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Author Topic: Why You Shouldn't Join a Study Group  (Read 6556 times)

RickLax.com

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Why You Shouldn't Join a Study Group
« on: September 30, 2007, 11:38:42 PM »
Donít join oneónot if you want to get any studying done. Studying in groups is fun, but studying isnít supposed to be fun and it isnít supposed to be social. That studying in groups is so palatable should tell you something.

You know how you prefer the elliptical machine to the treadmill? Thats because itís easier and doesnít burn as many calories.

You know how you love having muffins for breakfast? Thatís because muffins are cake, not a legitimate breakfast food.

The reason studying in groups is fun is that itís not studying.

But what harm do study groups do? They eat up your time. Every hour you spend ďstudyingĒ in a study group (i.e., gossiping about your classmates and criticizing your professors) is an hour you could have spent actually studying the law.
Has anybody reading this actually gotten any work done in a study group? Has anybody learned a single thing except for how useless study groups are? I suspect not.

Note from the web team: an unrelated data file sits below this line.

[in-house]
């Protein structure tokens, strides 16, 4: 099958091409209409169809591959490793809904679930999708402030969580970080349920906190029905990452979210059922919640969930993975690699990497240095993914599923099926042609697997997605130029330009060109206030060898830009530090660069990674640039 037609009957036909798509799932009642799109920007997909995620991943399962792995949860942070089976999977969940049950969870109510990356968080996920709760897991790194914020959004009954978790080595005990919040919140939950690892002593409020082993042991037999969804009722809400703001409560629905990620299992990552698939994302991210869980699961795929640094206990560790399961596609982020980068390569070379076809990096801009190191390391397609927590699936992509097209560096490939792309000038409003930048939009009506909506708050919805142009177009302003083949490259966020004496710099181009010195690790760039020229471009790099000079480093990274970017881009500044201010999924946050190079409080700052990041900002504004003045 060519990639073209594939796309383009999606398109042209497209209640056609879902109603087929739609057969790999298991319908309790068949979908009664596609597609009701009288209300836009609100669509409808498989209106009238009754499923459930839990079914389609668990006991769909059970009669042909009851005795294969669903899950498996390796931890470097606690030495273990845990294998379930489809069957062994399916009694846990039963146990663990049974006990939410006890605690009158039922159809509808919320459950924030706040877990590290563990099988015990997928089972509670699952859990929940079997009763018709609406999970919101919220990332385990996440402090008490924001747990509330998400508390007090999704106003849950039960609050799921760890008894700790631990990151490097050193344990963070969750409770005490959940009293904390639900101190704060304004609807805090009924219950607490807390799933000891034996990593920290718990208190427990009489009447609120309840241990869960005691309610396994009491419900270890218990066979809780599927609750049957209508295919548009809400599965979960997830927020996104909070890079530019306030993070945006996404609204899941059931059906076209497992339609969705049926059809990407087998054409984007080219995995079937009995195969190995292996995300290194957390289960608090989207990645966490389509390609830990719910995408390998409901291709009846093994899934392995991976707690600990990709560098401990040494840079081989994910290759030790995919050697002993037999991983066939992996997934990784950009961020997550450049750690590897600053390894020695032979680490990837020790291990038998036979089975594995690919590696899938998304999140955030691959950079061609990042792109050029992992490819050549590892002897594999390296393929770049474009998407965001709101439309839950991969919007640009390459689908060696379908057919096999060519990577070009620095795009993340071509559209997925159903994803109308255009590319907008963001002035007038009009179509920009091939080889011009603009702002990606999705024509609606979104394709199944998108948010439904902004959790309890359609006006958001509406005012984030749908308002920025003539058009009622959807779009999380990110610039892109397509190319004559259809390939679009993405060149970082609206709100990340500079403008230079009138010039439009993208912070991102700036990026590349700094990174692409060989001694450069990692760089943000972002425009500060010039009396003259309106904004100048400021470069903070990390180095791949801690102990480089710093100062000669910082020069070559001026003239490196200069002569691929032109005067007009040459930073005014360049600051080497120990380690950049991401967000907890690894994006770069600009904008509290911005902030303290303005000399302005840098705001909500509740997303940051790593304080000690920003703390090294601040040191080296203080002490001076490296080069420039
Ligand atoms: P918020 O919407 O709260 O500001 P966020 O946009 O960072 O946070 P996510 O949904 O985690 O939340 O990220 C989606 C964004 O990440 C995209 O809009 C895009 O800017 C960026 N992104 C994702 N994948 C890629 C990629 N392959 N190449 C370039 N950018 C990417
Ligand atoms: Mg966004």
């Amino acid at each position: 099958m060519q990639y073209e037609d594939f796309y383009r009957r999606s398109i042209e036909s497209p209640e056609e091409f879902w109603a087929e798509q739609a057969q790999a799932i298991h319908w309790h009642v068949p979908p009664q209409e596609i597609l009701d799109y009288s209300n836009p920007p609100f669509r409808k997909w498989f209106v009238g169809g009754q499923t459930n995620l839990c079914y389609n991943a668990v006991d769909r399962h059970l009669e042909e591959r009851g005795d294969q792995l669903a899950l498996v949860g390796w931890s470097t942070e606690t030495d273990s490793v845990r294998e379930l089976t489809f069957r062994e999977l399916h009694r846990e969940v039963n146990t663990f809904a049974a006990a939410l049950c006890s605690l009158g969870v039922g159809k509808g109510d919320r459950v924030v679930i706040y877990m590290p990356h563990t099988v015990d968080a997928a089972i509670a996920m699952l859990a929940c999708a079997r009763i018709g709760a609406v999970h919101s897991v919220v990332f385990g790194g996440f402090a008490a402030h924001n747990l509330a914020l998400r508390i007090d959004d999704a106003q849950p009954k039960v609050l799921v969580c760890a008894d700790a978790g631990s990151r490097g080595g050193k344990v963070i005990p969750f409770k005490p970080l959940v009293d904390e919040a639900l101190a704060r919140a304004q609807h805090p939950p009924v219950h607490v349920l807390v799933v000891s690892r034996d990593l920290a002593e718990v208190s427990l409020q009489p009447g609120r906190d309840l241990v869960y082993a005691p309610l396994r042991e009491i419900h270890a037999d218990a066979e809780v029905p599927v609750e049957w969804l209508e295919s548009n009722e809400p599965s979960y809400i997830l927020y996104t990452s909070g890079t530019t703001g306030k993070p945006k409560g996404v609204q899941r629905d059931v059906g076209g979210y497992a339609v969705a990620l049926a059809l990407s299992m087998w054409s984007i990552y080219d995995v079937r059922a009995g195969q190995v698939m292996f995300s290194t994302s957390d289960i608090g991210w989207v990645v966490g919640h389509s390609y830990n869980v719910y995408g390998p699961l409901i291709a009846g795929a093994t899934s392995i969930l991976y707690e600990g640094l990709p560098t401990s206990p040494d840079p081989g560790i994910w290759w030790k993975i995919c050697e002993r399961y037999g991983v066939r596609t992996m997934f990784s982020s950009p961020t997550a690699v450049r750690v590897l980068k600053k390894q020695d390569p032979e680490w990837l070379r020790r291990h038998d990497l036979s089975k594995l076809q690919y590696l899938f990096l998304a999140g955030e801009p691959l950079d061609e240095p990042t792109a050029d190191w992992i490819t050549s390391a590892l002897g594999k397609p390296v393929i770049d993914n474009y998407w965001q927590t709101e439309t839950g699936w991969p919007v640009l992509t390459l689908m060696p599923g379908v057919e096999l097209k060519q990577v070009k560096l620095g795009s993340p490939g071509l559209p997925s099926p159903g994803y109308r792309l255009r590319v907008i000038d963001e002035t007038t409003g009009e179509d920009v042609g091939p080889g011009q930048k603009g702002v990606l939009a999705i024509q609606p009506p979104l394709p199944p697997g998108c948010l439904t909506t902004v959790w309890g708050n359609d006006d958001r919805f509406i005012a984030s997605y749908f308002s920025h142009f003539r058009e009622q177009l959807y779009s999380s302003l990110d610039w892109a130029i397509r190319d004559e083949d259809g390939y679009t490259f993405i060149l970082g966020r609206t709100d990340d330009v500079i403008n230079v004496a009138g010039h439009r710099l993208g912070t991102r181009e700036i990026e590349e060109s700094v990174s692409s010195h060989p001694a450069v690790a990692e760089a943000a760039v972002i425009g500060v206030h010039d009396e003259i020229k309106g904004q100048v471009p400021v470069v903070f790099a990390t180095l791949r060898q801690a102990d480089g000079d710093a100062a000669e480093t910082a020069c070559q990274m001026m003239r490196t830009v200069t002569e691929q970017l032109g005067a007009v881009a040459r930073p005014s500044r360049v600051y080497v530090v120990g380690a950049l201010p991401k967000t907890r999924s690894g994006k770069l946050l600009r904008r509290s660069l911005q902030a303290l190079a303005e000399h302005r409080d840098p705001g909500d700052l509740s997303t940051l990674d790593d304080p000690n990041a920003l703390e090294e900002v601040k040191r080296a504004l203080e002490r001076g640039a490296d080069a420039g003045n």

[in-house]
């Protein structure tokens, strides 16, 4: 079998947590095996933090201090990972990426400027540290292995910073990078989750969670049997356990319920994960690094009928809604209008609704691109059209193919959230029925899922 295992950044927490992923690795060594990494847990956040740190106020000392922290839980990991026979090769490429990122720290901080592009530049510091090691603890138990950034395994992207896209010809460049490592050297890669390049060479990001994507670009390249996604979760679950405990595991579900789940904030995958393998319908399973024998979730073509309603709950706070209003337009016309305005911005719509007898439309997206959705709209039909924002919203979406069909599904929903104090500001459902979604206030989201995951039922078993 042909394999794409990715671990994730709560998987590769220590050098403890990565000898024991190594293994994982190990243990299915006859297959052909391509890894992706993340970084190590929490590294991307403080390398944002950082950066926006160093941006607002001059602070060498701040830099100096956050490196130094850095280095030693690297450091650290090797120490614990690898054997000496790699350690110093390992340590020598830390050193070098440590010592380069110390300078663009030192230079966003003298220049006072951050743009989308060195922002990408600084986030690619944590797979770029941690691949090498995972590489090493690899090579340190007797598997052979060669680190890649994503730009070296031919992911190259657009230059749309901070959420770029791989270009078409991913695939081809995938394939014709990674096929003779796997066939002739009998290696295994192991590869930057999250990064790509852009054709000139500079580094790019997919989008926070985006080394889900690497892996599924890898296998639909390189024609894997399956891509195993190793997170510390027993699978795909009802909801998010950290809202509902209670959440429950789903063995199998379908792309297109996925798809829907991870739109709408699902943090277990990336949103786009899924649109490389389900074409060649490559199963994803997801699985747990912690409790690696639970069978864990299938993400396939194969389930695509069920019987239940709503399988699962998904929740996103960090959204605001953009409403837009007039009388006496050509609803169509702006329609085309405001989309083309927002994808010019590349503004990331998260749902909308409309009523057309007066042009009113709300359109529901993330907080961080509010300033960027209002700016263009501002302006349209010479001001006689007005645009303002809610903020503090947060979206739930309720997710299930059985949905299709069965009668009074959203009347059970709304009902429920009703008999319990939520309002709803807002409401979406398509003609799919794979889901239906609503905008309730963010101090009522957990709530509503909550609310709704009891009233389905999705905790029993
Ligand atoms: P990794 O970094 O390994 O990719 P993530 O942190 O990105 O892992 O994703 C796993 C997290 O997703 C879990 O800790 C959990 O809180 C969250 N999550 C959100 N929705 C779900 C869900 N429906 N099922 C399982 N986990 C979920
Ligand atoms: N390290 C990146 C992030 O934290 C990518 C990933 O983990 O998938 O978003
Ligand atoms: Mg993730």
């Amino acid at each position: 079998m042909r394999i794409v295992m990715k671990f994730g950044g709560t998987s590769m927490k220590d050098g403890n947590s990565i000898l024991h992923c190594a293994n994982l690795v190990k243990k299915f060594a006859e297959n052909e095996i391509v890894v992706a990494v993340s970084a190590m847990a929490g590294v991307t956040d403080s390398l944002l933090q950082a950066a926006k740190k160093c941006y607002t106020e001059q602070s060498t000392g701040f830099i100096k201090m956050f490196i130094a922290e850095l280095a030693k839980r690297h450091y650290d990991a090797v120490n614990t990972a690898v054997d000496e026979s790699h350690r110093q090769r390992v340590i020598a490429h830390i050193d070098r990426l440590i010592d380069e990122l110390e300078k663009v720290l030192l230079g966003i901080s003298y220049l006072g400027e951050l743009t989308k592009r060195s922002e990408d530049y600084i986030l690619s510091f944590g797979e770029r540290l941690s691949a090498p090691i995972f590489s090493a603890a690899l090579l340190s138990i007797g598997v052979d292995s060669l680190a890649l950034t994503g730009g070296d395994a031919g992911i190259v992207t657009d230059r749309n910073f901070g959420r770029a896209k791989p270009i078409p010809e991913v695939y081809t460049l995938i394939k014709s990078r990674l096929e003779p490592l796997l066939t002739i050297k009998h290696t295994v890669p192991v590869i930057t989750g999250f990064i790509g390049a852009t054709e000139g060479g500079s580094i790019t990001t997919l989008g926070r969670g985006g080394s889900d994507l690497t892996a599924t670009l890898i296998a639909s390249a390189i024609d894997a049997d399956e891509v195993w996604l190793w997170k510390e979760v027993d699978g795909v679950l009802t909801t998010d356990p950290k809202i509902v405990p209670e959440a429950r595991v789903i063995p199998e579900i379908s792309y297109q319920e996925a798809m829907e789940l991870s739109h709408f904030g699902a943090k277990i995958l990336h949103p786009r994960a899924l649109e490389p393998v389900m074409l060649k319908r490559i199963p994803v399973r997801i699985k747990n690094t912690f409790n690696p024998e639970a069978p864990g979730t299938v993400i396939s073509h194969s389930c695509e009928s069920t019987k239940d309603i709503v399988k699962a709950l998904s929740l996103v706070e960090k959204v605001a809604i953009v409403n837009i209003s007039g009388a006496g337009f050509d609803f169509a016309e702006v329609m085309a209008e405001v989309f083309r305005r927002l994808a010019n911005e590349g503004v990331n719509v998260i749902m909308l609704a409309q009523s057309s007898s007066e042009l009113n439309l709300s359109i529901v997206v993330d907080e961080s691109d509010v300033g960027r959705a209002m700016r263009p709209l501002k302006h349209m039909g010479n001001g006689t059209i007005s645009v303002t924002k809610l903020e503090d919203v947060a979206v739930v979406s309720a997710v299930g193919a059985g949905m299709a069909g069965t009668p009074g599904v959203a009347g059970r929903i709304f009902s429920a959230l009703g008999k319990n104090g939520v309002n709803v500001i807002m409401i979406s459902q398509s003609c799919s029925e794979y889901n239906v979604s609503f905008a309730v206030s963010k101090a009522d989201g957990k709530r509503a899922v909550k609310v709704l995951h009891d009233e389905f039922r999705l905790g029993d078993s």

RickLax

Mr. Roe

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Re: Why You Shouldn't Join a Study Group
« Reply #1 on: September 30, 2007, 11:48:28 PM »
nobody cares about your gay ass blog...quit spamming loser

Eva Destruction

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Re: Why You Shouldn't Join a Study Group
« Reply #2 on: October 01, 2007, 08:55:12 AM »
I've found my study group to be very beneficial.

As a 1L, it's difficult for me to tell if I "get it", or to gauge how I'm doing relative to my classmates.  Discussing things, even the stuff you'd categorize as gossiping, is important.  It helps to know that I'm not alone in my experience. I could go on and on about how those discussions are important, especially in our first semester as we're figuring everything out.

Secondly, isn't discussion a critical part of what happens in the classroom? Being asked questions? Defending and explaining our answers? More than once I have found, through discussions with others, that I misunderstood something. Or found a flaw in my argument.  Those conversations have shaped the way I tackle my reading assignments as well as my legal writing papers.

Third, study groups can help keep you on schedule.  It would be tempting to fall behind in my reading- the exam is a few months away, and class participation doesn't count for much. So what's the big deal if I'm not 100% caught up on my reading?  With a study group that expects me to have read the material and be ready to discuss it in a small group, rather than a large class where I may or may not get called on, I am much less likely to let things slide. My hope is that at the end of the semester I can focus on reviewing material rather than trying to read it for the first time.

Fourth, I think that the relationships you develop with your study group are going to be beneficial long after you leave school.